Astronomers see time moving in slow motion in the early universe

Time moving slow motion: Swirling galaxy in pink and blue with jets up and down shooting out of the glowing center.
Quasar’s observations have allowed astronomers to see time move in slow motion. This is a prediction of Einstein’s special theory of relativity. Image via NASA/ ESA/ J. Olmsted (STScI).

Geraint Lewis, University of Sydney

According to our best understanding of physics, the fact that space is expanding should affect the apparent flow of time, with the distant universe appearing to run in slow motion. But observations of highly luminous and variable galaxies — also known as quasars — have failed to reveal this cosmic time dilation… until now.

Nature astronomy published a new study on July 3, 2023. In it, we use two decades of observations to untangle the complex flicker of nearly 200 quasars. Buried within this flickering is the imprint of expanding space. It shows that the universe seems to be ticking five times slower when it was just a billion years old.

Thus, we found that quasars obey the rules of the cosmos, putting to rest the idea that they presented a challenge to modern cosmology.

Time moves in slow motion

In 1905, Albert Einstein, through his special theory of relativity, told us that the speed of ticking of clocks is relative. As in, it depends on how the clocks move. In his 1915 general theory, he told us that gravity can also affect the relative speeds of clock ticks.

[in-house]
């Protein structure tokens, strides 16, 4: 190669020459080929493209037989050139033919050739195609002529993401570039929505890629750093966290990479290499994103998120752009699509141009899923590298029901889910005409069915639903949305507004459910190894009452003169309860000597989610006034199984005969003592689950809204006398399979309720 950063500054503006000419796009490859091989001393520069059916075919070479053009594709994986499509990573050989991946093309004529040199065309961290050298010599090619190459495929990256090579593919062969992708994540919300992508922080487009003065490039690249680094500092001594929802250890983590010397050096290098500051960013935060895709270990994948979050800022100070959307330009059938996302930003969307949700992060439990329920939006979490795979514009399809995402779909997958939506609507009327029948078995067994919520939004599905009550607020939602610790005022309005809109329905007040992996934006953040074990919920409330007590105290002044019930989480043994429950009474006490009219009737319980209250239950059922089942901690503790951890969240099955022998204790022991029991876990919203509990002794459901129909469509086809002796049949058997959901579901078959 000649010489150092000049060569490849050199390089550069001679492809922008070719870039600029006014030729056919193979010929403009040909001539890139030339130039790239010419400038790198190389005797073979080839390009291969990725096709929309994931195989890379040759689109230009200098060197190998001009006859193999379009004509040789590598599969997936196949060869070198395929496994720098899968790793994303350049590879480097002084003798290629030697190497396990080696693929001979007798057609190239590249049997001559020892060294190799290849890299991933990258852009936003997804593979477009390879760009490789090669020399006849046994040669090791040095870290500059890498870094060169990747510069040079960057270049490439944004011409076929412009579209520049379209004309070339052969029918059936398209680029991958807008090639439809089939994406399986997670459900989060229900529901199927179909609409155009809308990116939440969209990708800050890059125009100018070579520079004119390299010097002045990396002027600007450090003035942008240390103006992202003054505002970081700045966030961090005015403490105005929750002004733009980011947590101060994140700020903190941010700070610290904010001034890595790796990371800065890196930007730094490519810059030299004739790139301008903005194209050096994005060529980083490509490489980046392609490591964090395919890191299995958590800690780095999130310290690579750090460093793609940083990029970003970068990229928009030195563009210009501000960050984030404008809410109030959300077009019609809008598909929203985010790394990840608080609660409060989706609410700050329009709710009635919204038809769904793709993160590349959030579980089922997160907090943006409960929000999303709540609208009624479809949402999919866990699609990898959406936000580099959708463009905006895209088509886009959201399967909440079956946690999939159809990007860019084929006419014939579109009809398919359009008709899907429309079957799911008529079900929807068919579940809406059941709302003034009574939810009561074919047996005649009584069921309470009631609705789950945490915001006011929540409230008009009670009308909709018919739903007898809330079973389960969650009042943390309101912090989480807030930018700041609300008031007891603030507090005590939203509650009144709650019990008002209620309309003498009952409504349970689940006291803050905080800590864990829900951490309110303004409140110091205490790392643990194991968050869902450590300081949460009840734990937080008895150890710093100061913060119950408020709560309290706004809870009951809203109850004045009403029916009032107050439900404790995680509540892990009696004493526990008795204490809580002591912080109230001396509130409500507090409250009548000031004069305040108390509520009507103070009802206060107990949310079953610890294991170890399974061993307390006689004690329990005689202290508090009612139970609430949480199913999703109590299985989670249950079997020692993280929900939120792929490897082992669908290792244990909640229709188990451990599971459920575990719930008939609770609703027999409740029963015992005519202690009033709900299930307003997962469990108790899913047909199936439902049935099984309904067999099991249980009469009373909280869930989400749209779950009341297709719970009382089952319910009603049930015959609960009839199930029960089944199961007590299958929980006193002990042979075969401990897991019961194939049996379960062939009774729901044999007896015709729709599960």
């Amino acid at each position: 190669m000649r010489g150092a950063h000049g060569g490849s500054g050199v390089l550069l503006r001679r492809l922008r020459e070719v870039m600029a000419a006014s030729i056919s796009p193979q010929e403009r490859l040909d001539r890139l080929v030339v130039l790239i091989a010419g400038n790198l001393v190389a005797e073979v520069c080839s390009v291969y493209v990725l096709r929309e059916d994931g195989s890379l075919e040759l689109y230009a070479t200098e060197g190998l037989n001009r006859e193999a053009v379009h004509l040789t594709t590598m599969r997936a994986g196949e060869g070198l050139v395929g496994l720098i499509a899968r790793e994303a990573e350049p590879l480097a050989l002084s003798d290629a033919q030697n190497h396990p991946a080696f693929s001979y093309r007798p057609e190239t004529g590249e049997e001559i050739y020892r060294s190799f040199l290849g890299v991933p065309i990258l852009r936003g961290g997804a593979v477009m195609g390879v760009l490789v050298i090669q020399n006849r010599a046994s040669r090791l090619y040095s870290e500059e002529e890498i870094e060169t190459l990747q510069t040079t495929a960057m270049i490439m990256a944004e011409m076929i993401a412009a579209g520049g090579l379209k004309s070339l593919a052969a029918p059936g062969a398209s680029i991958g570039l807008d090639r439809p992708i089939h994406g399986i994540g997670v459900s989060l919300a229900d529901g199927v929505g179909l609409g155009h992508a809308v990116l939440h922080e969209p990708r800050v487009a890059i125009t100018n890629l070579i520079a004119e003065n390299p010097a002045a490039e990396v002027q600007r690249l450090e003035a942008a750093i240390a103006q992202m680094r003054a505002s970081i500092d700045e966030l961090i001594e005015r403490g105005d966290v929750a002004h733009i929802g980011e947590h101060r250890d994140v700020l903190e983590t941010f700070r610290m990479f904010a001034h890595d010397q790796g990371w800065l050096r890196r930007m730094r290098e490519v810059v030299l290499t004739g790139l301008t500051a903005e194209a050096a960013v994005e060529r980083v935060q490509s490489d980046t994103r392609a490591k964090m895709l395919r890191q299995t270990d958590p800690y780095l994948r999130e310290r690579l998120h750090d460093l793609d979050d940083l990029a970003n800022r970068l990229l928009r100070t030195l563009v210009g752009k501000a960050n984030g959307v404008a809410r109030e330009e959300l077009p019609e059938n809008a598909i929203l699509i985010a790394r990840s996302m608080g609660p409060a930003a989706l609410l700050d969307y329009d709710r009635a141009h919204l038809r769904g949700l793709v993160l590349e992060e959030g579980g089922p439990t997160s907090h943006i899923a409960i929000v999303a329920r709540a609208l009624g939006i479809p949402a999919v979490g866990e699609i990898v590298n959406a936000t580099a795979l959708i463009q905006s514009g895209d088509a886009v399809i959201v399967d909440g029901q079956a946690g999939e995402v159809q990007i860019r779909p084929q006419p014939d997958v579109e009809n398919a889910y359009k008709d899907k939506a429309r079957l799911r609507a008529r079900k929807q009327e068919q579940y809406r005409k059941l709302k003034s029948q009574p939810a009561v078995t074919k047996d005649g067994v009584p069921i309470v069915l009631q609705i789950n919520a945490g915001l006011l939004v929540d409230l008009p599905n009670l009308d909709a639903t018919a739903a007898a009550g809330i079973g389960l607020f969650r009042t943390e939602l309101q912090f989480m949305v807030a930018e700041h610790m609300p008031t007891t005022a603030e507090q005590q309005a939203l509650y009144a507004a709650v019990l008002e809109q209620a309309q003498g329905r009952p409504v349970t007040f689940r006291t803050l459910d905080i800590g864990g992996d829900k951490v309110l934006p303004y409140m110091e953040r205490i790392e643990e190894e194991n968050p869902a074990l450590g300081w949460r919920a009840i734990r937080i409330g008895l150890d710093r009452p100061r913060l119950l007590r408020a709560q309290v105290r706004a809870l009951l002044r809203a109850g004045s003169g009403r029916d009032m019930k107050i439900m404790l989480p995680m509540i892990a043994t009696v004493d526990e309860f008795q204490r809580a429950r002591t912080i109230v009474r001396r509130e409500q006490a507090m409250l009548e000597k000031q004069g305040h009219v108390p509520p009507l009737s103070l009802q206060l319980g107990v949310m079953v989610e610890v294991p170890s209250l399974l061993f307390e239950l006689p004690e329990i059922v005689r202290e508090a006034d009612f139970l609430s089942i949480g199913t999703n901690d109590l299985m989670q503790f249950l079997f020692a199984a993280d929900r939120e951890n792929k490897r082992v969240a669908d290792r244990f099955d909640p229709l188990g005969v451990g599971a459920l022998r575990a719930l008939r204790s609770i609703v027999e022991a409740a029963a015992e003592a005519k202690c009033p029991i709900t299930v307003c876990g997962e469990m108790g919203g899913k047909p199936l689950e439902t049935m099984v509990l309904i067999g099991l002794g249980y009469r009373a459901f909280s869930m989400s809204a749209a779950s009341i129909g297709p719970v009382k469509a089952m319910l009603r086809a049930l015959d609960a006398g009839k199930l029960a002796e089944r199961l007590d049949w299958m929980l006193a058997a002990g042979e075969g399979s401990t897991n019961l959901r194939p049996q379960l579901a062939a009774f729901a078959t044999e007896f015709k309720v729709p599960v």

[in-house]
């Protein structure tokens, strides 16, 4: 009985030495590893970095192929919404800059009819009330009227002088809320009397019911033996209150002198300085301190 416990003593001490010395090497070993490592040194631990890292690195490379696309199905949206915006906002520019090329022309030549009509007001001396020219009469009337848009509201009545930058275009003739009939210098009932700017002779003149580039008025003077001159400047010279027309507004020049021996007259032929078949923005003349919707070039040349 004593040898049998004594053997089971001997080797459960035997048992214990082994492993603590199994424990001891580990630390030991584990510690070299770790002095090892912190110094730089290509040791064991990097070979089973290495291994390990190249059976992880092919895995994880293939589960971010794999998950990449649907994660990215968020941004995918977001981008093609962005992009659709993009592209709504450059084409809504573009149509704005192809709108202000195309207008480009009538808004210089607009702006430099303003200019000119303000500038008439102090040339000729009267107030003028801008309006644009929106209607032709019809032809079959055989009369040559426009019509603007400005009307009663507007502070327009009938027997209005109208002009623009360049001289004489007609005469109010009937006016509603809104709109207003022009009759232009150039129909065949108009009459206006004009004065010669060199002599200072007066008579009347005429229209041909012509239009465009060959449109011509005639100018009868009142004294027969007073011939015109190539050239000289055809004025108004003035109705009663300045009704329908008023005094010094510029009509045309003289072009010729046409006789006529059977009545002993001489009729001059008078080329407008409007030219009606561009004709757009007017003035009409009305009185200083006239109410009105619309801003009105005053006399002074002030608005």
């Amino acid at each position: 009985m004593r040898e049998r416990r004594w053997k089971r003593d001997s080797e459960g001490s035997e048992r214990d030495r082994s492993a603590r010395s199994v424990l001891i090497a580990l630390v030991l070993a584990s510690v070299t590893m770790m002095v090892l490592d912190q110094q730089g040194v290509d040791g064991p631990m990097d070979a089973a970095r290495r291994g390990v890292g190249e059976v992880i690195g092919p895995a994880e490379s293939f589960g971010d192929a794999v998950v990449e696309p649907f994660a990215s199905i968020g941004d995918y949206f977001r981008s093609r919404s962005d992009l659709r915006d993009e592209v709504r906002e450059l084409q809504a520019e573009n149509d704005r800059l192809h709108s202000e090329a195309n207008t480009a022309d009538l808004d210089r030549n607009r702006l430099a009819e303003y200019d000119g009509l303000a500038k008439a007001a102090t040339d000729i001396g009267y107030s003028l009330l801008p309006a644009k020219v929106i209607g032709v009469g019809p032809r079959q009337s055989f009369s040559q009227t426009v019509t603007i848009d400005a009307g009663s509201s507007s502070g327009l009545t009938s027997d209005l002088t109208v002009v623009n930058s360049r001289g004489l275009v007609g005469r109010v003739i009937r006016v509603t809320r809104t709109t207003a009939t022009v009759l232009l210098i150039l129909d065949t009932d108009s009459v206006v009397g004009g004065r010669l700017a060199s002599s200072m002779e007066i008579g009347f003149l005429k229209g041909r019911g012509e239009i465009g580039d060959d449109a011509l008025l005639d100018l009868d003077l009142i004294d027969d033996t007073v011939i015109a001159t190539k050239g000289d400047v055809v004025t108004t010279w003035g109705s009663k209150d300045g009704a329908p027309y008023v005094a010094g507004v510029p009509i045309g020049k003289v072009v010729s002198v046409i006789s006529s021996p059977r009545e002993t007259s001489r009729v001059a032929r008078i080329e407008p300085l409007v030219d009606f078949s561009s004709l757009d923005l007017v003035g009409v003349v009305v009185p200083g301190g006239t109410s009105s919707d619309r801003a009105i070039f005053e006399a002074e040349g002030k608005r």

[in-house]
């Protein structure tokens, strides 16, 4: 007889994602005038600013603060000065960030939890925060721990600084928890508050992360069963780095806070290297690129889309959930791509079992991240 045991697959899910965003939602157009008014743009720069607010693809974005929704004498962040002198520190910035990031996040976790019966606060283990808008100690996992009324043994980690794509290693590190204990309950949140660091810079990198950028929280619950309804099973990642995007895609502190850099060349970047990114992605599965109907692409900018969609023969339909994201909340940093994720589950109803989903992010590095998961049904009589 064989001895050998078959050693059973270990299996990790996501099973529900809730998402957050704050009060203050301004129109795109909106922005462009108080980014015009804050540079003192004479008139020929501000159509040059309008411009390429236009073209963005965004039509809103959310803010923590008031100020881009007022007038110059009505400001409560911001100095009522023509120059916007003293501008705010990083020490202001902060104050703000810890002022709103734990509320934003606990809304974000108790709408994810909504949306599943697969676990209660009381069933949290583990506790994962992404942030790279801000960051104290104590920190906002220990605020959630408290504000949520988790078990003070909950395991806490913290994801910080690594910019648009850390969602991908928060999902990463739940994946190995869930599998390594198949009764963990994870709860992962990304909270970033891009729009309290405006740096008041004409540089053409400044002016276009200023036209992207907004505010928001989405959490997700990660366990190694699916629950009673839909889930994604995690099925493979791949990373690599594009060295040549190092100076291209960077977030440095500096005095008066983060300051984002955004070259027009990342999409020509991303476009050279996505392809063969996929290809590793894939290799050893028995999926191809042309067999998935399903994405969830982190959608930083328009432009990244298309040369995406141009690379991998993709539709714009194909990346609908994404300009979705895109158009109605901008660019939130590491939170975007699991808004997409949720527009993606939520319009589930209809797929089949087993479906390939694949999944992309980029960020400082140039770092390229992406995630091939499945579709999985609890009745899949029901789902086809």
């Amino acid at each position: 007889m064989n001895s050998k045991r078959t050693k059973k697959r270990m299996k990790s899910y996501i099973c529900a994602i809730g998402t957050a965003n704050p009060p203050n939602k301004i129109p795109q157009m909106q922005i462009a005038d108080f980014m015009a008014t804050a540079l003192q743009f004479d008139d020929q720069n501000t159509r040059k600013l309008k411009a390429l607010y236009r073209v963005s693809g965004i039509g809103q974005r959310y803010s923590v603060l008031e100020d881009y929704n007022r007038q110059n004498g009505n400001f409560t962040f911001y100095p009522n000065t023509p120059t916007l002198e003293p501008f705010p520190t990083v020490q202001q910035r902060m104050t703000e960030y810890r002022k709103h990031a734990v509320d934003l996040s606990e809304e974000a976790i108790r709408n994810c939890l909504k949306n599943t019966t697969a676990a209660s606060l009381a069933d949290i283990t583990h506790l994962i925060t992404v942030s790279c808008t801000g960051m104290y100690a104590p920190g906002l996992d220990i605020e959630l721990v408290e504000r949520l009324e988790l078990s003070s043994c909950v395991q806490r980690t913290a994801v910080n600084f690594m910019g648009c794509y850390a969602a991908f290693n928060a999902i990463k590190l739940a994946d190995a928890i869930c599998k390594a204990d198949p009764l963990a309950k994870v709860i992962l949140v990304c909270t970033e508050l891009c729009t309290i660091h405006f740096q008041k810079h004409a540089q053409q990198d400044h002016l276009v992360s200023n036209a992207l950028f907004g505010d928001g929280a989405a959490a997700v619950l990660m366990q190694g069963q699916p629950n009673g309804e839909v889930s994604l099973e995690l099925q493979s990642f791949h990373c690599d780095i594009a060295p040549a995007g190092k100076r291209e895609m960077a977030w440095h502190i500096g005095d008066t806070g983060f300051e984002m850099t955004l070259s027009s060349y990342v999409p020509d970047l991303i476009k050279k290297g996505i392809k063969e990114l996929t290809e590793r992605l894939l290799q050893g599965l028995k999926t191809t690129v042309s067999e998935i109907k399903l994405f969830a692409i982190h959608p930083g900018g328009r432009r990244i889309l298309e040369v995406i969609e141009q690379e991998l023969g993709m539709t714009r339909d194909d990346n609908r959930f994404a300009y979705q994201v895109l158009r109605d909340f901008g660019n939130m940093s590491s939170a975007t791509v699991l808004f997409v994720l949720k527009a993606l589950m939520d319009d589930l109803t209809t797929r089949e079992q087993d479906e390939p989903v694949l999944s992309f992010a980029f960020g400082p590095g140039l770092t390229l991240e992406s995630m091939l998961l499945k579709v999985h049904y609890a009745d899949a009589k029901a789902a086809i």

In the 1930s, physicists realized that the expanding space of the cosmos, described in Einstein’s language of general relativity, also affects the tick-tock universe.

Because of the finite speed of light, as we look through our telescopes, we are peering into the past. The further we look, the further back into the life of the universe we see. But in our expanding universe, the further back we look, the more time space has had to stretch. Therefore, the more the relative nature of the ticking of the clock grows.

The prediction of Einstein’s math is clear: We should see the distant universe unfold in slow motion.

Supernova clock tick tock

Measuring this universe in slow motion is difficult. Nature provides no standard clocks throughout the cosmos whose relative ticks astronomers can easily compare.

It took until the 1990s for astronomers to discover and understand the ticking of suitable clocks: a particular type of exploding star, a supernova. Each supernova explosion was strikingly similar. They brighten quickly and then fade within a few weeks.

Supernovae are similar, but not identical, meaning their rate of brightness and fade was not a standard clock. But at the end of the 20th century, astronomers were taking another look at these exploding stars, using them to chart the expansion of the universe. (This expansion has proven to be accelerating, leading to the unexpected discovery of dark energy.)

To achieve this, astronomers had to smooth out the peculiarities of each supernova. This involved putting them on an equal footing and pairing them with a standard intrinsic brightness and a standard clock.

They found that the flashes of more distant supernovae extended exactly in line with Einstein’s predictions. The most distantly observed supernovae, which exploded when the universe was half its present age, brightened and faded twice as slowly as the most recent supernovae.

The problem with quasars